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Fast food employees, domestic workers, adjunct profs & more ‘fight for $15′

gif of map showing spread of protestsThe battle for a wage increase to $15 for America’s low-wage workers has built some impressive momentum over the last few years. Since the first strike by NYC fast food workers in 2012, the movement has spread to other cities across the country and expanded to include other workers. Today, the Fight for 15 campaign is uniting “fast food cashiers and cooks, retail employees, child care workers, adjunct professors, home care providers, college students, airport workers, and all of us who believe they deserve better” to demand a livable wage.

From the start, it’s been a vitally important fight for women, who make up two thirds of fast food workers. They are disproportionately women of color and many are the main earners in their families. Women also make up the majority of adjuncts and the overwhelming majority of the home-care and child-care workers who have also joined the fight. As Sarah Jaffe notes, “According to a new report from the National Employment Law Project (NELP), women are 54.7 percent of those who make under $15 an hour—and the sub-$15 workforce is a full 42 percent of the overall U.S. workforce.” Indeed, two thirds of all minimum wage workers are women, and estimates suggest that even more modestly increasing wages by raising the federal minimum wage to $10.10 an hour would close about 5 percent of the gender wage gap.

Since nearly half of the US workforce receives a wage from their employer that isn’t actually enough to live on, it’s no surprise that many of these workers rely on public assistance to make up the difference. As a new analysis from the Berkeley Center for Labor Research and Education, almost three quarters of the people helped by programs geared to the poor are members of a family headed by a worker. About 48 percent of home health care workers, 46 percent of child care workers, and 52 percent of fast-food workers are on public assistance. “Taxpayers are providing not only support to the poor but also, in effect, a huge subsidy for employers of low-wage workers, from giants like McDonald’s and Walmart to mom-and-pop businesses.”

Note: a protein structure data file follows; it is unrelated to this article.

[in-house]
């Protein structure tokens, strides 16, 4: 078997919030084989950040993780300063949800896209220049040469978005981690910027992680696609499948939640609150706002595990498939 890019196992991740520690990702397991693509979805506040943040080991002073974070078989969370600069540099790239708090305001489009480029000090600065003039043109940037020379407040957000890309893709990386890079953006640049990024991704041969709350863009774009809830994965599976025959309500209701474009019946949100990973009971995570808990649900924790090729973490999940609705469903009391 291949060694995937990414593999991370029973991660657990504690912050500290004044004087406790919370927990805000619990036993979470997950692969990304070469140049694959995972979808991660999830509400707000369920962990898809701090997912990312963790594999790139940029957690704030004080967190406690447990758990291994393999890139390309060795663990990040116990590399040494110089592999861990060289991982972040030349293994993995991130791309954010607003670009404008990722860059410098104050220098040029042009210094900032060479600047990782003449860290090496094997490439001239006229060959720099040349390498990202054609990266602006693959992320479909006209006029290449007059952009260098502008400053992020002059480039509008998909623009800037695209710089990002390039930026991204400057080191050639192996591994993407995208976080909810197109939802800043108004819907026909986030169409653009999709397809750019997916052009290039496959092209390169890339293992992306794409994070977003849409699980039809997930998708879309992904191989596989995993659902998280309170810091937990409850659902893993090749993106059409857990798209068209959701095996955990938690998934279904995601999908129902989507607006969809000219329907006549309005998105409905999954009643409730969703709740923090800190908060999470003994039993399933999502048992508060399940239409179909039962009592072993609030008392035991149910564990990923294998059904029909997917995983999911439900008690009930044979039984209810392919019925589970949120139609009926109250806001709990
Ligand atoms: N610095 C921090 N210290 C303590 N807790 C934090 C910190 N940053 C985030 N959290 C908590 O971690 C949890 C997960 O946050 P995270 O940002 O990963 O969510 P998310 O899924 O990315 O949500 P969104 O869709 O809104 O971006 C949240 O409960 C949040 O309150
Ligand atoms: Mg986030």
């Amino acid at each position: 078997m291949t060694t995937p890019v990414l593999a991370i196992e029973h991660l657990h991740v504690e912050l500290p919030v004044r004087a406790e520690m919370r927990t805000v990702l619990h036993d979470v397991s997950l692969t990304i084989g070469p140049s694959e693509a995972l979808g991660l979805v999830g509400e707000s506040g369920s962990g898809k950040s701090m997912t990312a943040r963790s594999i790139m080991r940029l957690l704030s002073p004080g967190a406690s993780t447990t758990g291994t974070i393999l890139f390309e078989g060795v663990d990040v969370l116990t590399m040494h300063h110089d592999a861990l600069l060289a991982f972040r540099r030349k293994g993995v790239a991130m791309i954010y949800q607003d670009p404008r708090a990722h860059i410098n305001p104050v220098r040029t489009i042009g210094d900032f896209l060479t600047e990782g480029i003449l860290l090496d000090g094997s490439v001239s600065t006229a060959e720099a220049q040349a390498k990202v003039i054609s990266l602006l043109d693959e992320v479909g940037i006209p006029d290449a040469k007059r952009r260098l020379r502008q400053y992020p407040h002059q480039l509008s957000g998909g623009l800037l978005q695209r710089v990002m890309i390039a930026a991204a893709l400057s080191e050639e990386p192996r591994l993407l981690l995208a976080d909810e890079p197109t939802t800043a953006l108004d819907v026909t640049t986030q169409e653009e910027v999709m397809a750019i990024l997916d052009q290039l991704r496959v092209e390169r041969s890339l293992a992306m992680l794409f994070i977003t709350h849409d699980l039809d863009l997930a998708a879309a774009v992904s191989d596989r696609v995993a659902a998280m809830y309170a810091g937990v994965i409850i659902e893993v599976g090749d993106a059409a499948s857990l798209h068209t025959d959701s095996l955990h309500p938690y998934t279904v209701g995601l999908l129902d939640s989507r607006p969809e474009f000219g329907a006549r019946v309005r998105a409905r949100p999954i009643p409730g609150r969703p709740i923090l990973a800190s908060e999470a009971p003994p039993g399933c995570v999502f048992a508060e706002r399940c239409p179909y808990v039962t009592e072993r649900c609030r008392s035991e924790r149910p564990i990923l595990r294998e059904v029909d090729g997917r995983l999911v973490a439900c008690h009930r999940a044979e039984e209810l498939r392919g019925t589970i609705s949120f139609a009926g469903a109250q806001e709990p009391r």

A livable wage for everyone in this country is one of the most important feminist goals of our time, and the Fight for 15 protests have already helped spur city and state-level increases in the minimum wage. Do your part to show your support for this battle and go here to find a rally near you.

Header image credit: Fight for 15

St. Paul, MN

Maya Dusenbery is executive director in charge of editorial at Feministing. She is the author of the forthcoming book Doing Harm: The Truth About How Bad Medicine and Lazy Science Leave Women Dismissed, Misdiagnosed, and Sick (HarperOne, March 2018). She has been a fellow at Mother Jones magazine and a columnist at Pacific Standard magazine. Her work has appeared in publications like,, Bitch Magazine, as well as the anthology The Feminist Utopia Project. Before become a full-time journalist, she worked at the National Institute for Reproductive Health. A Minnesota native, she received her B.A. from Carleton College in 2008. After living in Brooklyn, Oakland, and Atlanta, she is currently based in the Twin Cities.

Maya Dusenbery is an executive director of Feministing and author of the forthcoming book Doing Harm on sexism in medicine.

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